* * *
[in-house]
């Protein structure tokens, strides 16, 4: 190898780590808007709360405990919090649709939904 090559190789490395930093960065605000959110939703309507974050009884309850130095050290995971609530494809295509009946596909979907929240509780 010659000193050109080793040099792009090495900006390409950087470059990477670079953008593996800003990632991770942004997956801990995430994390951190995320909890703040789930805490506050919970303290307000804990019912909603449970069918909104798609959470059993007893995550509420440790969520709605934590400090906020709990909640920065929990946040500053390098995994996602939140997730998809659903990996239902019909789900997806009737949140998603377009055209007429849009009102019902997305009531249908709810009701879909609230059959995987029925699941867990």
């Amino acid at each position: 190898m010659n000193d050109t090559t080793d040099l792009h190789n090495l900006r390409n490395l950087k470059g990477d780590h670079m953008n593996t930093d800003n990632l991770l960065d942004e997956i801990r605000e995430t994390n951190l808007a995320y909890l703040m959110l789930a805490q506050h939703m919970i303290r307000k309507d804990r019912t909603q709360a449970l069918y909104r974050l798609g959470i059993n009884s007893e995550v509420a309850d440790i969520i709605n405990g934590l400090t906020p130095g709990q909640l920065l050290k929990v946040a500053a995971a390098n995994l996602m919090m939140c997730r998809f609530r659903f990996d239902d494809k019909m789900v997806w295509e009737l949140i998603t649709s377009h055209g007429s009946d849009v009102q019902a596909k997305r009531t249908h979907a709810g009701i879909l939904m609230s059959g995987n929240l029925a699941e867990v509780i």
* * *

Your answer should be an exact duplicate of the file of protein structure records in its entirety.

[in-house]
């Protein structure tokens, strides 16, 4: 190898780590808007709360405990919090649709939904 090559190789490395930093960065605000959110939703309507974050009884309850130095050290995971609530494809295509009946596909979907929240509780 010659000193050109080793040099792009090495900006390409950087470059990477670079953008593996800003990632991770942004997956801990995430994390951190995320909890703040789930805490506050919970303290307000804990019912909603449970069918909104798609959470059993007893995550509420440790969520709605934590400090906020709990909640920065929990946040500053390098995994996602939140997730998809659903990996239902019909789900997806009737949140998603377009055209007429849009009102019902997305009531249908709810009701879909609230059959995987029925699941867990």
């Amino acid at each position: 190898m010659n000193d050109t090559t080793d040099l792009h190789n090495l900006r390409n490395l950087k470059g990477d780590h670079m953008n593996t930093d800003n990632l991770l960065d942004e997956i801990r605000e995430t994390n951190l808007a995320y909890l703040m959110l789930a805490q506050h939703m919970i303290r307000k309507d804990r019912t909603q709360a449970l069918y909104r974050l798609g959470i059993n009884s007893e995550v509420a309850d440790i969520i709605n405990g934590l400090t906020p130095g709990q909640l920065l050290k929990v946040a500053a995971a390098n995994l996602m919090m939140c997730r998809f609530r659903f990996d239902d494809k019909m789900v997806w295509e009737l949140i998603t649709s377009h055209g007429s009946d849009v009102q019902a596909k997305r009531t249908h979907a709810g009701i879909l939904m609230s059959g995987n929240l029925a699941e867990v509780i």